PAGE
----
Friday, October 03, 2014

Creative Way to Teach Distributive Property

As we are getting closer and closer to Thanksgiving...... I thought I would reintroduce this blog.  Enjoy!

The following is a great GED Math help activity on distributive property.

Yesterday I was introducing the concept of distributive property and needed to come up with a quick activity to help explain.  I have found that with most of my adult students, and I am sure it it also true with younger learners, understanding and simplifying an expression that contains the Distributive Property is difficult and confusing.  This is especially true for those prepping for the the GED Math test.

So, I decided to try to come up with a way to make the lesson more meaningful and concrete.  Here is what I did.... and not only did my students enjoy the activity.... but I think they GOT IT!

1.  I showed an example of distributive property on the overhead.  i. e.    4(x+2)

2.  I explained how to determine if it truly was a distributive property problem.  You have a set of parentheses, inside the parentheses you have two terms, the terms are separated with either a "+" or "-", and there is a term directly on the left side of the parentheses.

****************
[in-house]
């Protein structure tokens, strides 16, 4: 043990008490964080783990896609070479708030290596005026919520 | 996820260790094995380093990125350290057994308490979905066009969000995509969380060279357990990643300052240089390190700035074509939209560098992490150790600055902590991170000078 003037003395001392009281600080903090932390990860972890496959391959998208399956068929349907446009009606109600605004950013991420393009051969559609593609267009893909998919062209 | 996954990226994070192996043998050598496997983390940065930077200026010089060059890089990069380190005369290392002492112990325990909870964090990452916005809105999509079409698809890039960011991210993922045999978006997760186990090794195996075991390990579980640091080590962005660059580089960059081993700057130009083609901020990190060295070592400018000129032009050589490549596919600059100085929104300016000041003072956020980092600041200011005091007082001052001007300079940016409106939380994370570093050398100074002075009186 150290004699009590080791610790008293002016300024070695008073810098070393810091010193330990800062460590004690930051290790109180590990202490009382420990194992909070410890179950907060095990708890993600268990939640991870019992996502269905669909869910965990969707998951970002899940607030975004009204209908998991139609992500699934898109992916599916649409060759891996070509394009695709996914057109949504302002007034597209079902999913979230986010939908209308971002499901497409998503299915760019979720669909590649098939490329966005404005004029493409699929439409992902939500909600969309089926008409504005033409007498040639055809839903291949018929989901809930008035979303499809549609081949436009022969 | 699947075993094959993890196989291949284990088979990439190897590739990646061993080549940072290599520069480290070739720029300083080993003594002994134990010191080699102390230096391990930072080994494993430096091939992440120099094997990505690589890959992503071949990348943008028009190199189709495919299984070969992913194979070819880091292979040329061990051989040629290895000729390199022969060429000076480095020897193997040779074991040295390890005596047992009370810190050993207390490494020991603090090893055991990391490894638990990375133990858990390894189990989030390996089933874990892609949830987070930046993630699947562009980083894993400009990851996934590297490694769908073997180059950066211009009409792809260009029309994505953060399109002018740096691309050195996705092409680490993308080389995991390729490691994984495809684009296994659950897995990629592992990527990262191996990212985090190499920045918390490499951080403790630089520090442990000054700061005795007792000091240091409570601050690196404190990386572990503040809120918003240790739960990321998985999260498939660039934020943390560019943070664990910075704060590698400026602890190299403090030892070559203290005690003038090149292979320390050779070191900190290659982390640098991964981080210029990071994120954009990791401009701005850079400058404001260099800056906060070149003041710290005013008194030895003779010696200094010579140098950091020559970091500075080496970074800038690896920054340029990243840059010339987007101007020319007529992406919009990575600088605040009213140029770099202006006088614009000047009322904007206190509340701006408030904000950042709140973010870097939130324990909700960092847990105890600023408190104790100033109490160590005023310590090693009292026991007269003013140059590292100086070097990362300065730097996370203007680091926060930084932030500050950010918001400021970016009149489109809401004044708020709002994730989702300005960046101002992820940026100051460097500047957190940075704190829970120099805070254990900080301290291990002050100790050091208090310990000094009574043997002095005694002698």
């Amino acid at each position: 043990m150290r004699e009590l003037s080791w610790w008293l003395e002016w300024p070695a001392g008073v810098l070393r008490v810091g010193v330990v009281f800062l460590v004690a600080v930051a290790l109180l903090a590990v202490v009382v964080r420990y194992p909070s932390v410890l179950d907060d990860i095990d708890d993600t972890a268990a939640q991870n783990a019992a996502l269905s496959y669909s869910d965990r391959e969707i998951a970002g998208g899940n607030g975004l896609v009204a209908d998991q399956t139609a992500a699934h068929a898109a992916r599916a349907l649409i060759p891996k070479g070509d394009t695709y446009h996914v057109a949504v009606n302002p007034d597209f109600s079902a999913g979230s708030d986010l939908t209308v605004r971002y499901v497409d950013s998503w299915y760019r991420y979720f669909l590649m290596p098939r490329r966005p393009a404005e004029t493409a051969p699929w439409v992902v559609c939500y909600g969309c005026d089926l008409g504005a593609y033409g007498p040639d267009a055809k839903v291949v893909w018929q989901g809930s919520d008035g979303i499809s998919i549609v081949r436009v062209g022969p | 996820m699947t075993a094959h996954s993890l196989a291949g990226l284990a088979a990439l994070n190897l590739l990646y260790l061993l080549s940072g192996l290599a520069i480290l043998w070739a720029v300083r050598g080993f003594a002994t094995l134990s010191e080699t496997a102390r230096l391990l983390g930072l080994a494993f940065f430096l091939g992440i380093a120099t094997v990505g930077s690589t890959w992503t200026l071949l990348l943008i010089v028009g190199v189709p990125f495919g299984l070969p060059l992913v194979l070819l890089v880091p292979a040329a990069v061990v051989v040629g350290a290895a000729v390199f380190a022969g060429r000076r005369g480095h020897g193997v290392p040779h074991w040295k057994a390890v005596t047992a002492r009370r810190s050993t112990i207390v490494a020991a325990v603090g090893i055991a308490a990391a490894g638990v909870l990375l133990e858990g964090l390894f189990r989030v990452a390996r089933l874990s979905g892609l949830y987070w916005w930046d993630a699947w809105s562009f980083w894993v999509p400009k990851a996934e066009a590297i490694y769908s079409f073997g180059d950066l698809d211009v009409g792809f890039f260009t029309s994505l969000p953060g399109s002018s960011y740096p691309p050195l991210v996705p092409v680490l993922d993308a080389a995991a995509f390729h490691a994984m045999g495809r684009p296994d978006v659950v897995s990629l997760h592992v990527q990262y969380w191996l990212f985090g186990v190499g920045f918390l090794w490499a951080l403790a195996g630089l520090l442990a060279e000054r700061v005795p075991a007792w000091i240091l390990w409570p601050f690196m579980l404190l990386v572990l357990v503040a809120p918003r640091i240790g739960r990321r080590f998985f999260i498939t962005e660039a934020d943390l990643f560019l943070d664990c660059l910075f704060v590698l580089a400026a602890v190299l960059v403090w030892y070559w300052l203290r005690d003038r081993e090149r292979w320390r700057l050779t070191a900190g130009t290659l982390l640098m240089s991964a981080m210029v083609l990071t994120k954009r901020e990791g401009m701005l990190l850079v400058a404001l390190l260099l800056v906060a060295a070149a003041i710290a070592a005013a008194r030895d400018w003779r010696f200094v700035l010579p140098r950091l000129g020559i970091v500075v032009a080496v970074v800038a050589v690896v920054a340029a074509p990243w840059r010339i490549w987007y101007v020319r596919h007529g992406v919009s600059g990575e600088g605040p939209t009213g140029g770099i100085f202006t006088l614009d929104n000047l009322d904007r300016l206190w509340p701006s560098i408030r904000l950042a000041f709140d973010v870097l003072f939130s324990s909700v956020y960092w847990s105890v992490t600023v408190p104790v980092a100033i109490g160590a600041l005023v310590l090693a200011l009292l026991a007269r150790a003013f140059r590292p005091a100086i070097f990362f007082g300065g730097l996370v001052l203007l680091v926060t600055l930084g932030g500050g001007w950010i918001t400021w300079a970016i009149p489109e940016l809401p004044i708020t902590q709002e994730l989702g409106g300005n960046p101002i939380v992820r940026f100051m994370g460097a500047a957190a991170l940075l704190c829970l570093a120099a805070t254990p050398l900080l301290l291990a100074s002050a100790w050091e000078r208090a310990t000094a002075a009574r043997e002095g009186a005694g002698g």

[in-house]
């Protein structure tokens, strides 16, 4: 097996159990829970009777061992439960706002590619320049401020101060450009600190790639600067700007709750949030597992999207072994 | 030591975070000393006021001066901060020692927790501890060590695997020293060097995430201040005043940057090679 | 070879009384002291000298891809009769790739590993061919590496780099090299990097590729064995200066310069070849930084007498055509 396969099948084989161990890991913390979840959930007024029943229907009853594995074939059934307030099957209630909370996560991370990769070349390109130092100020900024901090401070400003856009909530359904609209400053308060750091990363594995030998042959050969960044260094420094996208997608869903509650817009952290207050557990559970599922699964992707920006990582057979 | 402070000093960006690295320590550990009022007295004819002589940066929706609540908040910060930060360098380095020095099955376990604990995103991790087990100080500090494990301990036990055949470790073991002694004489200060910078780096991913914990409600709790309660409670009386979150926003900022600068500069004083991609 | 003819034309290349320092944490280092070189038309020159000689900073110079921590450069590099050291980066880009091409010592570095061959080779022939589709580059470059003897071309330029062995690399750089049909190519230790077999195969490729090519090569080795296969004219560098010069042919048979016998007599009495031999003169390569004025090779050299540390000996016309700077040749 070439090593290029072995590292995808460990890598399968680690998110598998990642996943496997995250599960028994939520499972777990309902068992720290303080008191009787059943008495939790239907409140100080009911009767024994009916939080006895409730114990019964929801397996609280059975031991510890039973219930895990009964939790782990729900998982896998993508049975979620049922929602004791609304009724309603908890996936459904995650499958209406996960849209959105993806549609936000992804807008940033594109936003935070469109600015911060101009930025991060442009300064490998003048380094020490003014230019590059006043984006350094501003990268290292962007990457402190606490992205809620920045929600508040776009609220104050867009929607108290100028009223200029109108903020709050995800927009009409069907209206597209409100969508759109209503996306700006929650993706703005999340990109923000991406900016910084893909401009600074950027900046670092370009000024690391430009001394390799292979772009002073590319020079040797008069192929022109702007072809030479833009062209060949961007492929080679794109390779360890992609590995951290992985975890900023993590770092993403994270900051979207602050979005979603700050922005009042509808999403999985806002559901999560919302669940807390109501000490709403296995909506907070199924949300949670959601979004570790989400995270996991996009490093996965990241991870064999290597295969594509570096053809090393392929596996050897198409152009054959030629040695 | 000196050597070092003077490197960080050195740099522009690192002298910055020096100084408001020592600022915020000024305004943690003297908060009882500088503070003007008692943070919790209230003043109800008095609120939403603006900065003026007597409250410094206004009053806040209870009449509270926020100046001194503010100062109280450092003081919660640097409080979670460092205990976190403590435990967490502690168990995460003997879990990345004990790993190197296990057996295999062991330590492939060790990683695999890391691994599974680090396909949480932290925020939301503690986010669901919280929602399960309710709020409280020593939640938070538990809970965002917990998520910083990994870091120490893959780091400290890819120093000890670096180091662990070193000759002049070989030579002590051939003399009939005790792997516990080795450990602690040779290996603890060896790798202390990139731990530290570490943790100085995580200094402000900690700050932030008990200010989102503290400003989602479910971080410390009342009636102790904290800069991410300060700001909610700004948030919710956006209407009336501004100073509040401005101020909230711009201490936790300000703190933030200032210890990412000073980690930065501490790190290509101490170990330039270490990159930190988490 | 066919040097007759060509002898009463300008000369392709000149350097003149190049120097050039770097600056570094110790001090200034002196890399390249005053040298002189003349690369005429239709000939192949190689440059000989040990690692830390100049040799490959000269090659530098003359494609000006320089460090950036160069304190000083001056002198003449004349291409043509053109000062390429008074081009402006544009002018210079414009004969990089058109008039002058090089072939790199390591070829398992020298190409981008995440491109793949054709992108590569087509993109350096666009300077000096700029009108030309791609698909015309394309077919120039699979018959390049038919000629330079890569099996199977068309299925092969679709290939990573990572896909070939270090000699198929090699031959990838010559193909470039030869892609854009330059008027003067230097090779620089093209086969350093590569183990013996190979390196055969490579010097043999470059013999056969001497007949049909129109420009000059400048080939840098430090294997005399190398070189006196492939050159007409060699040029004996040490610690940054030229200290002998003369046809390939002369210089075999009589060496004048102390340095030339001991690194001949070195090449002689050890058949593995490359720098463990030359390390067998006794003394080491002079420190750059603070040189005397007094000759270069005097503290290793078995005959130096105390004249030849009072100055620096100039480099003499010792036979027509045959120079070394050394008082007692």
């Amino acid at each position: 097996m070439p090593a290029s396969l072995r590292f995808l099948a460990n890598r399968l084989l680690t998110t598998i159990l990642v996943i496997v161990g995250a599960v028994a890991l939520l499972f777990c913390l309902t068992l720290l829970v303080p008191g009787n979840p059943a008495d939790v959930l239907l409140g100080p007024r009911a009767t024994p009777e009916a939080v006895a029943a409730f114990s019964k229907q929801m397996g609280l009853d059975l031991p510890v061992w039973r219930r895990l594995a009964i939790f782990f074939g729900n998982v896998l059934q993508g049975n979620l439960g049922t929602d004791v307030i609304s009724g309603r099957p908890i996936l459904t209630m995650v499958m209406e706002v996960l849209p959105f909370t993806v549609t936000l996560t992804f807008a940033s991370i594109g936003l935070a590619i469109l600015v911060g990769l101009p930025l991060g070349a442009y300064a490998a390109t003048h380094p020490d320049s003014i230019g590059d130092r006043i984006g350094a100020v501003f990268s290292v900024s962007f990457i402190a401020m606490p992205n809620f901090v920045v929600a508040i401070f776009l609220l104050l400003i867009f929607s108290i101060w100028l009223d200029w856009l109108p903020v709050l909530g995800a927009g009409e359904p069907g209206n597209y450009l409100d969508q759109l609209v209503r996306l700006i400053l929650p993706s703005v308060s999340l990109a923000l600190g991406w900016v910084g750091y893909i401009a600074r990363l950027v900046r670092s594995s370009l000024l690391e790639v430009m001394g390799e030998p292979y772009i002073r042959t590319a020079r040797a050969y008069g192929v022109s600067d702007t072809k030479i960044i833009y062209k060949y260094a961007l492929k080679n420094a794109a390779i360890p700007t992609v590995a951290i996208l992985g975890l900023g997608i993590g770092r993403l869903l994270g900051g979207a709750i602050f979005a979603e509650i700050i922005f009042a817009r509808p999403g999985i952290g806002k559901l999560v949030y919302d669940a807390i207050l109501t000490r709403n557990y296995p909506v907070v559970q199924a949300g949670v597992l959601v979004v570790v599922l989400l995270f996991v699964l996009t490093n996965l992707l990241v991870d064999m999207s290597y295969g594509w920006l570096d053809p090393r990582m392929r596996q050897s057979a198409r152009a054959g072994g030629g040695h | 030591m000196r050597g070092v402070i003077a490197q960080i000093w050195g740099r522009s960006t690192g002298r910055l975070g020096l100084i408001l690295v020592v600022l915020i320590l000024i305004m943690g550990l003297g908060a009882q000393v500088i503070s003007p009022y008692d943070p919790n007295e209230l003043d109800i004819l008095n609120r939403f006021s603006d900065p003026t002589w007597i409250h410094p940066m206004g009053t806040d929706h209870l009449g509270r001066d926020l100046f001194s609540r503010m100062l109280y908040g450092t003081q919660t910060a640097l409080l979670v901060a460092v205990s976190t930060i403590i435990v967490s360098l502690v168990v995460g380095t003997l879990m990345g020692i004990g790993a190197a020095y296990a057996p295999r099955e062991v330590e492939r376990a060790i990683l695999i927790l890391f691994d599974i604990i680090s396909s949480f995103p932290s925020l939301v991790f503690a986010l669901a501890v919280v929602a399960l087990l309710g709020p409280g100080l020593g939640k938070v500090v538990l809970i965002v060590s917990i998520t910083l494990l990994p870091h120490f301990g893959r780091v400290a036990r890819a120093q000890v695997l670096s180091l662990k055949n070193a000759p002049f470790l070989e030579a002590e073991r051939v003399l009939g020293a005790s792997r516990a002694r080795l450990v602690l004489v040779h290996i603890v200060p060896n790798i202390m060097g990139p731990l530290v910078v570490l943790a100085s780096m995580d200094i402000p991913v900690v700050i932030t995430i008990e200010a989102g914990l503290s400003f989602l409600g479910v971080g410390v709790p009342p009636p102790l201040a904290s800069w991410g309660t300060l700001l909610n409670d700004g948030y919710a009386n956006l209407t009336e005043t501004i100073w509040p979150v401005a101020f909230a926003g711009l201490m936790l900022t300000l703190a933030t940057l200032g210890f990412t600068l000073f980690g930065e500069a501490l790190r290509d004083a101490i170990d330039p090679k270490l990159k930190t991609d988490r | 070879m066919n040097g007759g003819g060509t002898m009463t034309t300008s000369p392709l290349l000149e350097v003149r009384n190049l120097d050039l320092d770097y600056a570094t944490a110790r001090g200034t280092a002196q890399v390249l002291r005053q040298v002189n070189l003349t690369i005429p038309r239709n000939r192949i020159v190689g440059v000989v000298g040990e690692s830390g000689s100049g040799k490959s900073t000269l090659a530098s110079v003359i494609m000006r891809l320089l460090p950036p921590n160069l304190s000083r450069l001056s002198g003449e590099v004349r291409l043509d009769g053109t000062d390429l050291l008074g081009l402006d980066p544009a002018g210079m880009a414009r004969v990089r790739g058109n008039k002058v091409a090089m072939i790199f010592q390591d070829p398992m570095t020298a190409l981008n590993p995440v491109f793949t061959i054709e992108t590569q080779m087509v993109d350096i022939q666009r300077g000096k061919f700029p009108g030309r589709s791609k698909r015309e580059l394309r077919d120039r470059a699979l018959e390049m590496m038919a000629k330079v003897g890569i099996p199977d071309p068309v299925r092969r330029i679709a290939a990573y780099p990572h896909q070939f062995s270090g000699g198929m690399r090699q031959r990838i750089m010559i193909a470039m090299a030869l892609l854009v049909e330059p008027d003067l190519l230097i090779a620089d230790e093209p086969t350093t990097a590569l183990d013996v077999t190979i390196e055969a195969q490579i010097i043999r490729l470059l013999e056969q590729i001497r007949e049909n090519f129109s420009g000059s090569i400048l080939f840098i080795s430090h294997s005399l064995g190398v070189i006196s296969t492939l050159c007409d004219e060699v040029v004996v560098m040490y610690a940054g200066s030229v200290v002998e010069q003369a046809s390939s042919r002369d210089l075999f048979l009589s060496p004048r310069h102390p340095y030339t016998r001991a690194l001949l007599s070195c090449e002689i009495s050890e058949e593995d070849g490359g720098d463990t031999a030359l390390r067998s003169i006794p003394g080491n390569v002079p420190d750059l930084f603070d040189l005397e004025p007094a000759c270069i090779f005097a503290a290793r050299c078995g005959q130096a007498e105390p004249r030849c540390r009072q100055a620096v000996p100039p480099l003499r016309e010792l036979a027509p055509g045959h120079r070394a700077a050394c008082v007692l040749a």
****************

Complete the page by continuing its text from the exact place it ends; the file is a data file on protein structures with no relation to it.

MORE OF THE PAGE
3.  Once they 'kind of" understood the components of a distributive property problem, I created a "nonsense" example for them.  Because we are so close to Thanksgiving, we decided to "distribute" 2 turkeys to Sally and Peter.  I set up the problem as follows:

2t (Sally + Peter)

The result was 2ts (two turkeys for sally) + 2tp (two turkeys for peter)>>>>    2ts + 2tp

We did several examples where we distributed "real" items.  After about 3 examples they began to understand....

4.  Once the students understood, I then took out the second person and added a number instead.  We distributed 3 pumpkins (3p) and practiced the idea of multiplying the factor by the sum of the terms inside the parentheses

3p (s + 2)  >>>  (3p)(s)  +  (3p)(2)  =  3ps + 6p

Sally got three pumpkins + six pumpkins

Tomorrow we will continue to practice using some great GED Math Worksheets.

Monday, January 20, 2014

GED Algebra: Order of Operations (PEDMAS)

It is important that you understand the order of operations. If you think back, you may remember the phrase "Please Excuse My Dear Aunt Sally". First complete everything within brackets or parentheses. Second, simplify exponents. Third, do any multiplication or division from left to right. Finally, do any addition or subtraction from left to right.

Example: 4+6x2=?

First multiply 6 and 2. 

Add 4 to the product of 12.

Your answer is 16. Can you come up with an example?